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Argentina Challenges to Regain Place Among Major Beef Exporters

23 August 2013
Meat & Livestock Australia

ARGENTINA - Argentina traditionally been one of the world’s largest beef exporters has seen them decline recently because of restrictive government policy and drought.

Illustrating the decline in exports, in 2005 Argentinean beef represented 11 per cent of total global beef exports, compared to only 2 per cent currently.

Despite favourable global beef demand and a weakened currency, the domestic policy challenges faced by the Argentinean beef industry have compromised any potential recovery in beef exports, according to analysts at Meat and Livestock Australia.

The ingredients for export success, at least externally, appear to be in place, MLA said.

The Argentinean Peso has depreciated significantly in recent years (in July quoted 0.18U$ - the lowest quotation since the Argentinean economic crisis of 2000-01), while global demand for beef has been strong.

Argentina, unlike some other South American beef exporters, has no market access restrictions in emerging market such as China, Hong Kong and Russia.

Internally, it appears that any recovery in beef production to make the most of these encouraging external conditions is unlikely.

According to a recent article published in “La Voz” (Argentinean newspaper), a recovery in exports with the current policies facing the beef industry would appear to be a ‘Utopia’.

MLA said that the Argentinean cattle herd, which went through severe liquidation between 2007 and 2010, has only recovered three million head of the approximately 10 million head liquidated during the period.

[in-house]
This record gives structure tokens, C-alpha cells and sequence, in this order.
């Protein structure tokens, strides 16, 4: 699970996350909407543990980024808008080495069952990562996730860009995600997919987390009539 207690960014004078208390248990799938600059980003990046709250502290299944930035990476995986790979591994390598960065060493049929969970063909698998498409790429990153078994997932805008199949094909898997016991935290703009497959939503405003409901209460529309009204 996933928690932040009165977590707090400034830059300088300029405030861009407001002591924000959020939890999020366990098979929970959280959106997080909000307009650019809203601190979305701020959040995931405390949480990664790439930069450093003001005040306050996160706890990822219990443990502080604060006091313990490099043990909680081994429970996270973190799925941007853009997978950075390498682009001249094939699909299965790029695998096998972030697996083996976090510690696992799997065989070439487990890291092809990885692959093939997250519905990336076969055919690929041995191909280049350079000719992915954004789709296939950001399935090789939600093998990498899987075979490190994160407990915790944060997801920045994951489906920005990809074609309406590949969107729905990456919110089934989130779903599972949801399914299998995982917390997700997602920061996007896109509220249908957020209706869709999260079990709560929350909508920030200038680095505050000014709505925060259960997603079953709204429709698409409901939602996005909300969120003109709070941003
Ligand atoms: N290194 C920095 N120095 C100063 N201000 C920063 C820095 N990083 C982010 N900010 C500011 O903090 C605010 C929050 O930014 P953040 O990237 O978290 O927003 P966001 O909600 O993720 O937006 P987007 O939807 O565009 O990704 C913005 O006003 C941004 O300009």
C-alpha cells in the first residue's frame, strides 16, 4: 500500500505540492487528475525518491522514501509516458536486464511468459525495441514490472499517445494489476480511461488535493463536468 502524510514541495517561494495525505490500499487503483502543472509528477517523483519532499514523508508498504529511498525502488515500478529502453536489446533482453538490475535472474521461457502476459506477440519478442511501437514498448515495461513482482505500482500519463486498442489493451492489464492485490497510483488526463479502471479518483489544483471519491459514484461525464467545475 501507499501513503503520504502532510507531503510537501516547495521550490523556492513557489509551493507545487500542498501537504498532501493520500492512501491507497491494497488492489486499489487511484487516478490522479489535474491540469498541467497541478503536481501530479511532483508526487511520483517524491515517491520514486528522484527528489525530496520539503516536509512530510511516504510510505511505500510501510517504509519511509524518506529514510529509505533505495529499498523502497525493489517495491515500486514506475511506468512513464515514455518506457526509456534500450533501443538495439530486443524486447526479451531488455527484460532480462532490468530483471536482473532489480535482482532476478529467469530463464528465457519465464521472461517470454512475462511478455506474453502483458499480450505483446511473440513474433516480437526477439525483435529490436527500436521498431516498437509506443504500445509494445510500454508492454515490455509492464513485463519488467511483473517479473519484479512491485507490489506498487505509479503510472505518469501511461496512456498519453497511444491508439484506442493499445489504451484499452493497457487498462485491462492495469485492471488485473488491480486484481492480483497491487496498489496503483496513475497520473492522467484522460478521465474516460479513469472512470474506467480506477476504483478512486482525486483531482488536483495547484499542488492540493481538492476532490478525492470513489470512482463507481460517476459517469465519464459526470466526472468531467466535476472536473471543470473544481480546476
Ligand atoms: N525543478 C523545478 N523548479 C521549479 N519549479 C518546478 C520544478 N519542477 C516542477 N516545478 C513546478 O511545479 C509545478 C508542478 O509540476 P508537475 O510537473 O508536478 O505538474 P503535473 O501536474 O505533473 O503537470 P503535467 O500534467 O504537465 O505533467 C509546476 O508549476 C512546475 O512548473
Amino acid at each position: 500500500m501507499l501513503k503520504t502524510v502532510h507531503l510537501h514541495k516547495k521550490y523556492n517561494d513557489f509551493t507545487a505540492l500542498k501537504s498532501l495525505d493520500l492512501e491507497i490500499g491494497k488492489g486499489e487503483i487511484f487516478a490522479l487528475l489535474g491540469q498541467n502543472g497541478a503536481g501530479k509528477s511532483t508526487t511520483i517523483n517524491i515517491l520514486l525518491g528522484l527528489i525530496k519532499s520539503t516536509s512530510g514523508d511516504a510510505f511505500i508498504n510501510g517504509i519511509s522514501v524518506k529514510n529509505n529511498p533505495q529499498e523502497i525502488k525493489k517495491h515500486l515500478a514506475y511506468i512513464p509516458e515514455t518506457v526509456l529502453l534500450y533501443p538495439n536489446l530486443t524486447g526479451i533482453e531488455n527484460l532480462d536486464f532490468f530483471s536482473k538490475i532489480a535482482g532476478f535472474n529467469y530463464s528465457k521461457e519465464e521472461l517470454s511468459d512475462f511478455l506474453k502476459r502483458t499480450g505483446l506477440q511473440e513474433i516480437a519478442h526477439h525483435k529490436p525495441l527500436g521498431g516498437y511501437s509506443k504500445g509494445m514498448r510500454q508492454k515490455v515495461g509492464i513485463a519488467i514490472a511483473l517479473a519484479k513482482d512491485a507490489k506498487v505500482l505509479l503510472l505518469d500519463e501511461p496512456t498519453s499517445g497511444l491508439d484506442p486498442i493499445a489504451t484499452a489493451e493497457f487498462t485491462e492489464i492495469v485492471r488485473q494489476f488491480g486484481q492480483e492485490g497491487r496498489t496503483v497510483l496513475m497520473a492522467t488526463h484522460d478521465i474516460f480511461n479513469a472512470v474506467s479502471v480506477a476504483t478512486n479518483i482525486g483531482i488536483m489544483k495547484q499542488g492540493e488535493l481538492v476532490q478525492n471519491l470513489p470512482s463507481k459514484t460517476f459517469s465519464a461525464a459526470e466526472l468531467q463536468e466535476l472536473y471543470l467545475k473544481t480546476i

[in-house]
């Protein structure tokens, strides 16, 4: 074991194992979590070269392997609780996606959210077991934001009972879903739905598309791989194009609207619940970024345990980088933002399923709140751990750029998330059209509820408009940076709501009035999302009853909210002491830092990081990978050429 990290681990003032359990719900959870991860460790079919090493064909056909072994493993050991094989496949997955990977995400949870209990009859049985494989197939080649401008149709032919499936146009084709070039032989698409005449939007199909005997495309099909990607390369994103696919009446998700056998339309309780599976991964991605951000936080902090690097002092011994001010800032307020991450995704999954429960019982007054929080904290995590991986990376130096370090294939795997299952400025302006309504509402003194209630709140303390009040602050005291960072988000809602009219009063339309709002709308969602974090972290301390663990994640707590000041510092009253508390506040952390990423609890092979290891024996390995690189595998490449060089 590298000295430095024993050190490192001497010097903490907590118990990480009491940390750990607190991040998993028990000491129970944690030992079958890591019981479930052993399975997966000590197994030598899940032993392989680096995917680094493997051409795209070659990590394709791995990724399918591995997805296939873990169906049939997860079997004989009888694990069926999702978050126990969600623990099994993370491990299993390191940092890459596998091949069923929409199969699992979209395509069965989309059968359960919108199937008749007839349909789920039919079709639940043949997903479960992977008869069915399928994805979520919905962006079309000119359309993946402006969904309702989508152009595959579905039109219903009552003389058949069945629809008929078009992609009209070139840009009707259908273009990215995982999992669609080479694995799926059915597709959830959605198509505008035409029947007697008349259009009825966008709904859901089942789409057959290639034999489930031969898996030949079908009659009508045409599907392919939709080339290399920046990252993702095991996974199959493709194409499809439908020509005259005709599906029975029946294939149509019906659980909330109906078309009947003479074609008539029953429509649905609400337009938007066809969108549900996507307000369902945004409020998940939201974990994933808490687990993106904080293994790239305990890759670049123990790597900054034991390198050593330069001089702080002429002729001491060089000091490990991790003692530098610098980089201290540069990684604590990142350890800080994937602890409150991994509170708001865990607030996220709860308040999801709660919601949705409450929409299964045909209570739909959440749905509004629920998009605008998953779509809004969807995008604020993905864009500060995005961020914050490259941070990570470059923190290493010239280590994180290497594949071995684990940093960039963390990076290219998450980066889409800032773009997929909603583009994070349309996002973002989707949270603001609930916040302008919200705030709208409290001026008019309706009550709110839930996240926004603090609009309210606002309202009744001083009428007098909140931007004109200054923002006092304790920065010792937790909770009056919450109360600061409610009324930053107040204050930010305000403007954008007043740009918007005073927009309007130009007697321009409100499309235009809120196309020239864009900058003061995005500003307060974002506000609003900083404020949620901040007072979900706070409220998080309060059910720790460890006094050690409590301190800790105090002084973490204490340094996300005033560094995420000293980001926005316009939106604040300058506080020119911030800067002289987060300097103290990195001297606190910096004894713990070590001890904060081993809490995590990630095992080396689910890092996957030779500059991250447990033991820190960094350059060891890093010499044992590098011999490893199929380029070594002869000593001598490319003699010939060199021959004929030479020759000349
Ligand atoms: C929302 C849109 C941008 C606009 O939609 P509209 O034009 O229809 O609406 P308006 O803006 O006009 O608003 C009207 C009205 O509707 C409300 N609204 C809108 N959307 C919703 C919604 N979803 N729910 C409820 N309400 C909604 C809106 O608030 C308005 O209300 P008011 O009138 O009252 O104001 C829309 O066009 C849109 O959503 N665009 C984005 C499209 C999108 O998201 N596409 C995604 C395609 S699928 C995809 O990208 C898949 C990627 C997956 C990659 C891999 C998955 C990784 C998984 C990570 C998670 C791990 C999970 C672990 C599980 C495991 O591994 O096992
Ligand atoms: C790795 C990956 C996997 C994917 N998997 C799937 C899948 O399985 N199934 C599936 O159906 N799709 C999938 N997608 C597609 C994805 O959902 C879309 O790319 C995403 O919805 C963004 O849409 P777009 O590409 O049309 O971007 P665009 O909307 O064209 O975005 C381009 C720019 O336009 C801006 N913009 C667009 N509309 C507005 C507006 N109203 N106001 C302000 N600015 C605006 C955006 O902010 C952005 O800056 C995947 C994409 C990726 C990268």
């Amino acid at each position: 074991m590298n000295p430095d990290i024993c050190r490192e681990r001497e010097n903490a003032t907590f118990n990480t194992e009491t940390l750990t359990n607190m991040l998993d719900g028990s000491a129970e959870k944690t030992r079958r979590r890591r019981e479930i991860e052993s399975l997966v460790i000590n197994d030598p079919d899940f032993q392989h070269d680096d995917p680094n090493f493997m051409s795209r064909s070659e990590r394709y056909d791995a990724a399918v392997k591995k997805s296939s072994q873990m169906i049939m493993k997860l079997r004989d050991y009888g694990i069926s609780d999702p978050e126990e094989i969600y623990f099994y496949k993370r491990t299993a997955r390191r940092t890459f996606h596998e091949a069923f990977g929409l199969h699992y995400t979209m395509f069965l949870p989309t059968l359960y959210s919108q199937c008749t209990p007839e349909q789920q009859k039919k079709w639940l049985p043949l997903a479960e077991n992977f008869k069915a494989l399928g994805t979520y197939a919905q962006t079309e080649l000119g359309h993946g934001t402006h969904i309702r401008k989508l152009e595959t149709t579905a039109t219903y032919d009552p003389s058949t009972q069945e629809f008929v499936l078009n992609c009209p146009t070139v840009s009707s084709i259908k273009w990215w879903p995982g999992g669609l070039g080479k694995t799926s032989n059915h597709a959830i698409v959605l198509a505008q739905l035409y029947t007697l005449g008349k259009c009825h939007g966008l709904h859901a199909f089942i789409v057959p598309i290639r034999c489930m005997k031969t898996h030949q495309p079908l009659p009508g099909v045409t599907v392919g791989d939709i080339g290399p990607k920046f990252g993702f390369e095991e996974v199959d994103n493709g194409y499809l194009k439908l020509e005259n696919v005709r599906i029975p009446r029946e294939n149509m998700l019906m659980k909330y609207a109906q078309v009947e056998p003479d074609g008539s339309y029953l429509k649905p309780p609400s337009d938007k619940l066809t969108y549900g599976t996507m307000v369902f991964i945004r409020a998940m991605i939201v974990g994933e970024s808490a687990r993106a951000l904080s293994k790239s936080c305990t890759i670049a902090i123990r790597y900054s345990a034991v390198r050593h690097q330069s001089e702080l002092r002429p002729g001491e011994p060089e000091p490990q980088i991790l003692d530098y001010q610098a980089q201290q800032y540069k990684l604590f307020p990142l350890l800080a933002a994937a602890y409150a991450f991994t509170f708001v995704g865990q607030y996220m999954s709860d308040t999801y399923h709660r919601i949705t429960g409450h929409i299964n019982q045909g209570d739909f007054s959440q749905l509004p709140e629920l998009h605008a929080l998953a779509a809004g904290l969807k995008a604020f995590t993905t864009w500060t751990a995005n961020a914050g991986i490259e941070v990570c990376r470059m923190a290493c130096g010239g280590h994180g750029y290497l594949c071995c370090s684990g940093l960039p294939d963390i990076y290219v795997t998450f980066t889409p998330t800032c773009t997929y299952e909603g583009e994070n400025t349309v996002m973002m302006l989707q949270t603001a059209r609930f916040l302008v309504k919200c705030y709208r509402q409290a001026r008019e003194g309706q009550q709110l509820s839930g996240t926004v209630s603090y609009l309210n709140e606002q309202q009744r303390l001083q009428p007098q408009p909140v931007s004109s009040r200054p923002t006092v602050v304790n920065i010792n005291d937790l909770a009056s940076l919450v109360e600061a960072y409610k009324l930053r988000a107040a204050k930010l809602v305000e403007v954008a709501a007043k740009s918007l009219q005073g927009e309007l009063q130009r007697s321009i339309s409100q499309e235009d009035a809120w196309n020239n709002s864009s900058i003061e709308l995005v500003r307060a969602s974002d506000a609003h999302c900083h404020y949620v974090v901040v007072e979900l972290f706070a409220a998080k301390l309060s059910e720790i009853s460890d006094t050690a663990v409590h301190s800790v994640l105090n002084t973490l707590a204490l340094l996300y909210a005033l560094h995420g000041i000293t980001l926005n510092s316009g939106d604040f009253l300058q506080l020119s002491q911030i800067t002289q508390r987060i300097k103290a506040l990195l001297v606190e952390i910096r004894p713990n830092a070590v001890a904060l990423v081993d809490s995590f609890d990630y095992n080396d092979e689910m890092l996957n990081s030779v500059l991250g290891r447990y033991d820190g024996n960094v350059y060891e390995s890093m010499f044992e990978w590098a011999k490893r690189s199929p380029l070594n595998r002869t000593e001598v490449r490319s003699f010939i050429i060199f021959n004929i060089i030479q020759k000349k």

The current increase in slaughter (up 12 per cent year-on-year, to 6.27 million head), driven by higher female slaughter, suggests that further herd liquidation is underway according to CICCRA.

Adding to decline in the cattle herd has been a reduction in the number of abattoir’s operating in the country (which decreased 65 per cent in the last five years - SENASA).

These changes have been, in the most part, driven by the export quota implemented by the Argentinean government in 2006 (which effectively increased the price of Argentinean beef on the international market and compromised Argentinean competitiveness).

The fact that these policies remain in place, combined with the anticipated herd liquidation, present further challenges for Argentina in supplying high volumes of beef into markets such as China, Hong Kong, Venezuela and Russia

.

The favourable external conditions have seen Argentinean exports recover somewhat in 2013 (up 11 per cent year-on-year, totalling 61,501 tonnes in the first half of the year), although any long term increase in exports appears unlikely.

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